1951 - 1990

Race: 1959

State legislature passes the Civil Rights Act (also known as the Unruh Act for its author Assembly Member Jesse Unruh) outlawing discrimination in business establishments on the basis of race, color, religion, ancestry, or national origin.  The legislature also passes the Hawkins Act (named for African American legislator Augustus Hawkins) banning racial discrimination in publicly-assisted housing.

Dissent: 1959

San Franciscans for Academic Freedom and Education (SAFE) forms to support teachers subpoenaed by HUAC. Opposition to HUAC grows in the Bay Area, and for the first time HUAC cancels a hearing.

Dissent: 1960

HUAC ProtestHUAC ProtestHUAC conducts hearings in San Francisco’s City Hall, drawing hundreds of protestors, mainly college students. Without warning, police turn fire hoses on the protestors and push them down the staircase in the building’s rotunda. The following day, 5,000 people gather in front of City Hall to protest against HUAC. 

Frank Wilkinson and Dick Criley found theNational Committee to Abolish HUAC.

Criminal Justice: 1960

Caryl Chessman is executed for robbery, kidnapping, and rape.

LGBT Rights: 1960

President Eisenhower issues an executive order which allows private sector employers working on government defense contracts to ban employment of homosexuals.

Daughters of Bilitis convene in San Francisco the first national public gathering of lesbians in the United States.

A state Alcoholic Beverage Control inspector and a San Francisco police officer are caught demanding monthly payoffs from owners of bars catering to lesbians and gay men, in what the press dubs the "Gayola" scandal.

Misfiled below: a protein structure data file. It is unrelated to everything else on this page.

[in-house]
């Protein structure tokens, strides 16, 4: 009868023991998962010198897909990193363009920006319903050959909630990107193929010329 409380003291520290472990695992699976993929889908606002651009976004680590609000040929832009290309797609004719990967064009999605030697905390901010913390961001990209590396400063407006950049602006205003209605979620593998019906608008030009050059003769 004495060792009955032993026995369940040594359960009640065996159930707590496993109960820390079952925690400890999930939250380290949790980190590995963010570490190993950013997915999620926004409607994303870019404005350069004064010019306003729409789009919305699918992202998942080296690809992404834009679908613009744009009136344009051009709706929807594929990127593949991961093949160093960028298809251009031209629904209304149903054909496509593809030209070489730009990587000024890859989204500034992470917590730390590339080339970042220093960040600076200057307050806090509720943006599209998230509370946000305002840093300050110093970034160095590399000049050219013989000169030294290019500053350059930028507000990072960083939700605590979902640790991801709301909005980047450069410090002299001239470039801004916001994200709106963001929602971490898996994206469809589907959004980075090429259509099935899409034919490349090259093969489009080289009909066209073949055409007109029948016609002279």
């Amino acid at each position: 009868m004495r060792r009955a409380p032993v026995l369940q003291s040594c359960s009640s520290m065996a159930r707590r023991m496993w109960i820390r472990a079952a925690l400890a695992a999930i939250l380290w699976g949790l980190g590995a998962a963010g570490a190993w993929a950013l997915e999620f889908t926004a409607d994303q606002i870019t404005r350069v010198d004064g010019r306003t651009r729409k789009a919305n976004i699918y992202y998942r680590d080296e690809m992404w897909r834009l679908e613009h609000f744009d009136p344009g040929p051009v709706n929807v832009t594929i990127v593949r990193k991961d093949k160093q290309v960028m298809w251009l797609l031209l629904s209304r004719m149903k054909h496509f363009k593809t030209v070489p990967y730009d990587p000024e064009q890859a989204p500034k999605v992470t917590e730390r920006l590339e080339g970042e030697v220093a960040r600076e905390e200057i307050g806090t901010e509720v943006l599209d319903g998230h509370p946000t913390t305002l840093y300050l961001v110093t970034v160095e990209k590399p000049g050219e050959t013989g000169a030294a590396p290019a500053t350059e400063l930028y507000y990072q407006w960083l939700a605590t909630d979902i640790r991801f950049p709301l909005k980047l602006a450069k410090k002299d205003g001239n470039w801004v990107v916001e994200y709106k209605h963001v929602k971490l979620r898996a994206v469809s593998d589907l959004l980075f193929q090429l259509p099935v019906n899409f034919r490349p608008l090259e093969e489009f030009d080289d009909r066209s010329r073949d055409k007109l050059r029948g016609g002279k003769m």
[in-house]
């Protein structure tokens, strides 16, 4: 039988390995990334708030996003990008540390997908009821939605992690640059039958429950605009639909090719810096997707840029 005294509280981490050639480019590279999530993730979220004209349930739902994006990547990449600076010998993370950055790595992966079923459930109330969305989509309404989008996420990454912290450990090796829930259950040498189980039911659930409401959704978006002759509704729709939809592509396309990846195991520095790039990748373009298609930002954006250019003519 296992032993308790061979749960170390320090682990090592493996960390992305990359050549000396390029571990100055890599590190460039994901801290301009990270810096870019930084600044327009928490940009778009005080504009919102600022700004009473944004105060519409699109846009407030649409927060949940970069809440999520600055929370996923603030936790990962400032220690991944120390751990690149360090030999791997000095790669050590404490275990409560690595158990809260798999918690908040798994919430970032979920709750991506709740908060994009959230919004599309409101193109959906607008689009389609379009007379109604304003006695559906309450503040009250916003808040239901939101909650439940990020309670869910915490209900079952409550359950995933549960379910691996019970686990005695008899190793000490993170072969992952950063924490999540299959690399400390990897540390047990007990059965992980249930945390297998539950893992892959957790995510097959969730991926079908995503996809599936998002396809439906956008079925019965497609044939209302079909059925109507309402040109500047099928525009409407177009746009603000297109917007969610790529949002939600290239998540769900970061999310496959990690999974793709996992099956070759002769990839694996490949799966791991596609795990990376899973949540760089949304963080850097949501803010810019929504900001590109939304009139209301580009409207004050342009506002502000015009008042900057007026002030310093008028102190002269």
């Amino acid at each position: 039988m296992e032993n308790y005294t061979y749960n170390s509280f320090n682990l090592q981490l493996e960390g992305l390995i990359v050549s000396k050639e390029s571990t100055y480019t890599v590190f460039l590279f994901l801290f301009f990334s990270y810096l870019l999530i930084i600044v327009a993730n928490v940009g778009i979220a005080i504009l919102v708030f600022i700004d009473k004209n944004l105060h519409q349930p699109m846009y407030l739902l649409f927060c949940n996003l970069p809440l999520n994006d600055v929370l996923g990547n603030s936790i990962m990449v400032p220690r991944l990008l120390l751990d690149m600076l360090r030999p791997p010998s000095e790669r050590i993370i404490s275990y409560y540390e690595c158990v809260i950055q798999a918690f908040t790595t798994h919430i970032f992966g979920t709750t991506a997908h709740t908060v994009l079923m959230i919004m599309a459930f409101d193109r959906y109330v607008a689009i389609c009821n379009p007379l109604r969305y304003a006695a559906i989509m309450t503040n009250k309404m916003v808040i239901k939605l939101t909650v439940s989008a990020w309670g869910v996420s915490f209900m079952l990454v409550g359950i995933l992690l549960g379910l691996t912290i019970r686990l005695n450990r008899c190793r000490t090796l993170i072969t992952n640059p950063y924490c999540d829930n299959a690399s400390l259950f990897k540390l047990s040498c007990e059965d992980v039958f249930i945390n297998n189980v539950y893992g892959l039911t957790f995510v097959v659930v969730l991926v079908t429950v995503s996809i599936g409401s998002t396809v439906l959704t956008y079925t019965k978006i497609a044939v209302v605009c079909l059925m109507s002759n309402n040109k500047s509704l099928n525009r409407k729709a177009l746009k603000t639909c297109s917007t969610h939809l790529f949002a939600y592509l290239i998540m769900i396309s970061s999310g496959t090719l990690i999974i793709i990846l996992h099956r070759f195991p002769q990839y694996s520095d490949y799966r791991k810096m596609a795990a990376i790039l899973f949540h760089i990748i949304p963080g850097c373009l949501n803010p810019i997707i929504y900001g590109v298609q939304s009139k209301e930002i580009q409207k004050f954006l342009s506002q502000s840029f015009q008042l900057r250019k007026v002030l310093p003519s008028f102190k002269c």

Censorship: 1961

U.S. Attorney General Robert Kennedy determines that customs and postal officials cannot block distribution of Henry Miller’s novels.

Religion: 1961

California Supreme Court rules against a Black Muslim prisoner who was denied access to the Q’uran and meetings with other Muslims, unlike prisoners of other faiths.

Malcolm X, a Black Muslim, is denied permission to speak on the U.C. Berkeley campus because administrators deem him a religious speaker; two years later, after protests by faculty and students, he is finally allowed to speak. 

See a 1963 interview with Malcolm X conducted at UC Berkeley.

Women: 1961

President John F. Kennedy establishes the Commission on the Status of Women, chaired by Eleanor Roosevelt, to examine, among other things, discrimination against women in the workplace.

First bill to liberalize California's abortion law is introduced, but fails to pass.

Censorship: 1962

Los Angeles booksellers are charged with obscenity under a state law for selling Henry Miller’s Tropic of Cancer to an undercover police cadet.


Disability Rights: 1962

Ed RobertsEd Roberts Ed Roberts is the first student with significant disabilities to attend UC Berkeley.

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